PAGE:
Victoria learned traditional southeastern woodlands style pottery making seventeen years ago from her mother, Anna Sixkiller Mitchell, a full blood Cherokee, who revived the art for the Cherokee Tribe of Oklahoma over the last 40 years. Although Victoria didn’t begin showing and selling her pottery until 1998, she says, “I feel as if this is what I was meant to be doing, I love digging the clay, creating something new and carrying on the tradition my mother started.” She specializes in re-creating early mound builder and Eastern Woodlands style pottery.
Victoria is a native Oklahoman who lives on a cattle ranch with her husband, Bruce Vazquez near Welch, Oklahoma. She finds and digs the clay, some on their property, or in other areas of northeast Oklahoma, that is used in her creation of pottery vessels and sculptures. All are built by coil method, by hand rather than using a potter’s wheel. Most all the tools she uses are “found” or natural items like her ancestors used when making pottery: river cane sticks, smooth river stones, gourd necks, hand made paddles for smoothing and paddles carved and incised with stamping designs.Christina
Victoria teaches pottery workshops for Cherokee, Creek, Miami, Quapaw tribes in Oklahoma and has given workshops at the Smithsonian Renwick Gallery, University of CA, at Davis and for private groups. She continues the research her mother started by visiting museums, mound sites and avidly reading and collecting books on Indian history and arts. In September 2005 she was awarded a Smithsonian Native Arts fellowship from the National Museum of the American Indian which included travel to and research at many museums in Washington, D.C., Philadelphia, Boston and NY City.
Currently her work is being exhibited at the National Museum of the American Indian, 4th floor, Smithsonian Mall. She has several works in the permanent collection of University of Arkansas, Little Rock. She sells her work at Dept. of Interior’s Indian Craft Shop in Washington, D.C., Buffalo Sun in Miami, Oklahoma and directly from her home studio in Welch. She has won awards for her pottery at Santa Fe Indian Market, Eiteljorg Museum Indian Market, Indianapolis, Cherokee Homecoming Art show, Tahlequah, OK, Five Tribes Museum Art Fair, Muskogee, OK, Indian Summer Festival, Bartlesville, OK and recently won Best of Division-Pottery at Red Earth Festival, Oklahoma City, OK, in June 2007, and in August 2008, won First in Traditional Pottery at Cherokee Homecoming Art Show, Tahlequah, OK.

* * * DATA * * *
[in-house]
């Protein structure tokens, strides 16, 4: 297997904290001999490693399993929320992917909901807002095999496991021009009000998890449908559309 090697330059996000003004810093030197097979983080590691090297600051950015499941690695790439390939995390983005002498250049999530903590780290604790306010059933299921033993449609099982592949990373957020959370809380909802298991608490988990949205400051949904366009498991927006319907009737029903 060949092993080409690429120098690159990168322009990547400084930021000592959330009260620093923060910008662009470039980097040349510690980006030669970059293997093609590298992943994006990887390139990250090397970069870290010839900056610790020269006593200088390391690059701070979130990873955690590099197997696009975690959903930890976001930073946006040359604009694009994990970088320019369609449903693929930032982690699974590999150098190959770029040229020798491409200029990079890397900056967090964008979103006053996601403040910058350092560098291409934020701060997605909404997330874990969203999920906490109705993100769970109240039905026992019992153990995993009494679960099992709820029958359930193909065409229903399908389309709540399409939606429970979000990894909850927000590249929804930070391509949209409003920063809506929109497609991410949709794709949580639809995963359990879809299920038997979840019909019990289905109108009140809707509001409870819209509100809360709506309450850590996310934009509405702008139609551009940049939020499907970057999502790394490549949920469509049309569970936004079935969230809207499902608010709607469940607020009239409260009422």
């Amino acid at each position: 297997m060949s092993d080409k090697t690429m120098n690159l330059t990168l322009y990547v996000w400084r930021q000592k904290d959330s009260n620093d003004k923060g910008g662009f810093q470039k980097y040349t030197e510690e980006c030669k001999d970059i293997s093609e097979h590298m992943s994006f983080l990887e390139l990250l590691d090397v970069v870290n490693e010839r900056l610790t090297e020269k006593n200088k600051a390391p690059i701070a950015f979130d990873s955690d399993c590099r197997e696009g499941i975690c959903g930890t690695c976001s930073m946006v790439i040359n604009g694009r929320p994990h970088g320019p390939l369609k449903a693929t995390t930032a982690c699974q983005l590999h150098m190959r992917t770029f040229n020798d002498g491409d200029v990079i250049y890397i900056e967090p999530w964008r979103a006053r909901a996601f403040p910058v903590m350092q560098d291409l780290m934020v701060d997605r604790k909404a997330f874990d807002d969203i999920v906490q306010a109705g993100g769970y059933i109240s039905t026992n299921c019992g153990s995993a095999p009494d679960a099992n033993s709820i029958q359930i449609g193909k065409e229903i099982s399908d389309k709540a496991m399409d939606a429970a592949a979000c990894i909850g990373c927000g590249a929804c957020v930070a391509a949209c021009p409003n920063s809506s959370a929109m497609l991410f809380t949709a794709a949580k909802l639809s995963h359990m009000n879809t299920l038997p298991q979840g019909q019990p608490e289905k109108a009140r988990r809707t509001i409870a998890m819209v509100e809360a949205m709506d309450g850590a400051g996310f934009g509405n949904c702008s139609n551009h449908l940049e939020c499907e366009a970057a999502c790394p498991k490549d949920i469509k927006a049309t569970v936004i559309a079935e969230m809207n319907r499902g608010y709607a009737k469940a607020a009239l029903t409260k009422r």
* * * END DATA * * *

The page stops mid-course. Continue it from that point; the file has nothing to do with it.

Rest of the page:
Victoria credits her success as a potter and teacher of the art to the Lord and her mother’s patient help over the years.
Tribal Affiliation: Cherokee Nation
Victoria Mitchell’s Art Gallery
Whether you’re interested in placing a custom order, commissioning a piece of art, or just want to let the artist know how much you love their work — this form’s for you.
Awards & Honors
- 2012 Cherokee National Treasure
- Patron’s Choice Award, Arts & Humanities Dinner/Art Auction 2008, Miami, OK
- First Place, Traditional Pottery, Cherokee Homecoming Art Show 2008, Tahlequah, OK
- Best of Division, Pottery, Red Earth Festival 2007, Oklahoma City, OK
- Third Place, Miniatures, SWAIA Indian Market, Santa Fe, NM
- Third Place, Collaborative work w/ Marty Gradolf, Eiteljorg Museum – Indian Market, Indianapolis, IN
- First & Second Place, Pottery and Sculpture, Indian Summer Festival, Bartlesville, OK
- Second Place, Pottery, Five Tribes Museum Art Fair, Muskogee, OK
- Patron’s Choice Award, Patrons Dinner/Auction, Designs of Autumn Festival – Featured Artist, Miami, OK
- Third Place, Pottery, Designs of Autumn Festival – Featured Artist, Miami, OK
- First Place, Sculpture, Art of the Farm, Vinita, OK
- Demonstrating Artist, Renwick Gallery, Smithsonian – Dept. of Interior, Indian Craft Shop Indian Market, Washington, DC
- Visiting Artist Fellowship, Smithsonian’s National Museum of the American Indian – Awarded Native Arts Program, Washington, DC